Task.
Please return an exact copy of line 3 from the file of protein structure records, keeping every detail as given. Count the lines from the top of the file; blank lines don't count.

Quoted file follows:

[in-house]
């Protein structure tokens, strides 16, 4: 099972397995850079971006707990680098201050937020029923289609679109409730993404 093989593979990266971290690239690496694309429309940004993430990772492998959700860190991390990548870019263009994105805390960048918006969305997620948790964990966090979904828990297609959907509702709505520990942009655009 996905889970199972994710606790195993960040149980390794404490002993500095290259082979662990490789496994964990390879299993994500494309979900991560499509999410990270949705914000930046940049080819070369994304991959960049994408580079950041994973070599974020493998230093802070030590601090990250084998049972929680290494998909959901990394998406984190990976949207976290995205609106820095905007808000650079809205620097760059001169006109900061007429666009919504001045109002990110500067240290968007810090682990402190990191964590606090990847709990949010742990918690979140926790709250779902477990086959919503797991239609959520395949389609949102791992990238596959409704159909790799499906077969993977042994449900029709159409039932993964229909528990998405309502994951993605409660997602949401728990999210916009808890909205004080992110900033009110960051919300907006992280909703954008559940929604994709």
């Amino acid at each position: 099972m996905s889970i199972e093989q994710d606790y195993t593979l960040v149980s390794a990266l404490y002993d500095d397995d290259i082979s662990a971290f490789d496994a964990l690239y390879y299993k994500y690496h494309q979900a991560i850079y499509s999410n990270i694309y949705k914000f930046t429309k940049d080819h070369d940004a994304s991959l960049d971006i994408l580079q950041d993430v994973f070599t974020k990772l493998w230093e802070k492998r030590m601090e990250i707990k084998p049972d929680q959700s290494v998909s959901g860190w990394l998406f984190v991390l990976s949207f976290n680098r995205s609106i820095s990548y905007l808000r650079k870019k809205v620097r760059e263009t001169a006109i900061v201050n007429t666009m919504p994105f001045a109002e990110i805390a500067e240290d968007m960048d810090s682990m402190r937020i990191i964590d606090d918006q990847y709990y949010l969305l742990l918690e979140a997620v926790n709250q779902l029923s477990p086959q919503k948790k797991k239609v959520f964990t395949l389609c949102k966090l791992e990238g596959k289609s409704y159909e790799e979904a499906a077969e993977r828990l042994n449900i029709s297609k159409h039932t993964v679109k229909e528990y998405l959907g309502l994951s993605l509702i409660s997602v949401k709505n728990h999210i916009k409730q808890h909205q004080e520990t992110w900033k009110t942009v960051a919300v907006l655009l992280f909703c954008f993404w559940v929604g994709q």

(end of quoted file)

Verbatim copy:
């Amino acid at each position: 099972m996905s889970i199972e093989q994710d606790y195993t593979l960040v149980s390794a990266l404490y002993d500095d397995d290259i082979s662990a971290f490789d496994a964990l690239y390879y299993k994500y690496h494309q979900a991560i850079y499509s999410n990270i694309y949705k914000f930046t429309k940049d080819h070369d940004a994304s991959l960049d971006i994408l580079q950041d993430v994973f070599t974020k990772l493998w230093e802070k492998r030590m601090e990250i707990k084998p049972d929680q959700s290494v998909s959901g860190w990394l998406f984190v991390l990976s949207f976290n680098r995205s609106i820095s990548y905007l808000r650079k870019k809205v620097r760059e263009t001169a006109i900061v201050n007429t666009m919504p994105f001045a109002e990110i805390a500067e240290d968007m960048d810090s682990m402190r937020i990191i964590d606090d918006q990847y709990y949010l969305l742990l918690e979140a997620v926790n709250q779902l029923s477990p086959q919503k948790k797991k239609v959520f964990t395949l389609c949102k966090l791992e990238g596959k289609s409704y159909e790799e979904a499906a077969e993977r828990l042994n449900i029709s297609k159409h039932t993964v679109k229909e528990y998405l959907g309502l994951s993605l509702i409660s997602v949401k709505n728990h999210i916009k409730q808890h909205q004080e520990t992110w900033k009110t942009v960051a919300v907006l655009l992280f909703c954008f993404w559940v929604g994709q």